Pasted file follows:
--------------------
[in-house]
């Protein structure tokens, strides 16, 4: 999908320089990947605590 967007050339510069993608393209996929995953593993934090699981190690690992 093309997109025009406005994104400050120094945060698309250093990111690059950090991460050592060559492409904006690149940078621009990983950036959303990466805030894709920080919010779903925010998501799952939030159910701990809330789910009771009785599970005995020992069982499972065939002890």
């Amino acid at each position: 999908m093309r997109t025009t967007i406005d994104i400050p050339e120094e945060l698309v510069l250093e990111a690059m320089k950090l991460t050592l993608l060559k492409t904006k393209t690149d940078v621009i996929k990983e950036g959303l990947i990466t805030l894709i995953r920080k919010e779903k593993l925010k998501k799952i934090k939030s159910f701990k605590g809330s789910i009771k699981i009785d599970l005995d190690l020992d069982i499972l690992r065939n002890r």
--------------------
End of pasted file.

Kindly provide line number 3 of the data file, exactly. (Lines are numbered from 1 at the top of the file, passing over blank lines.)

């Amino acid at each position: 999908m093309r997109t025009t967007i406005d994104i400050p050339e120094e945060l698309v510069l250093e990111a690059m320089k950090l991460t050592l993608l060559k492409t904006k393209t690149d940078v621009i996929k990983e950036g959303l990947i990466t805030l894709i995953r920080k919010e779903k593993l925010k998501k799952i934090k939030s159910f701990k605590g809330s789910i009771k699981i009785d599970l005995d190690l020992d069982i499972l690992r065939n002890r």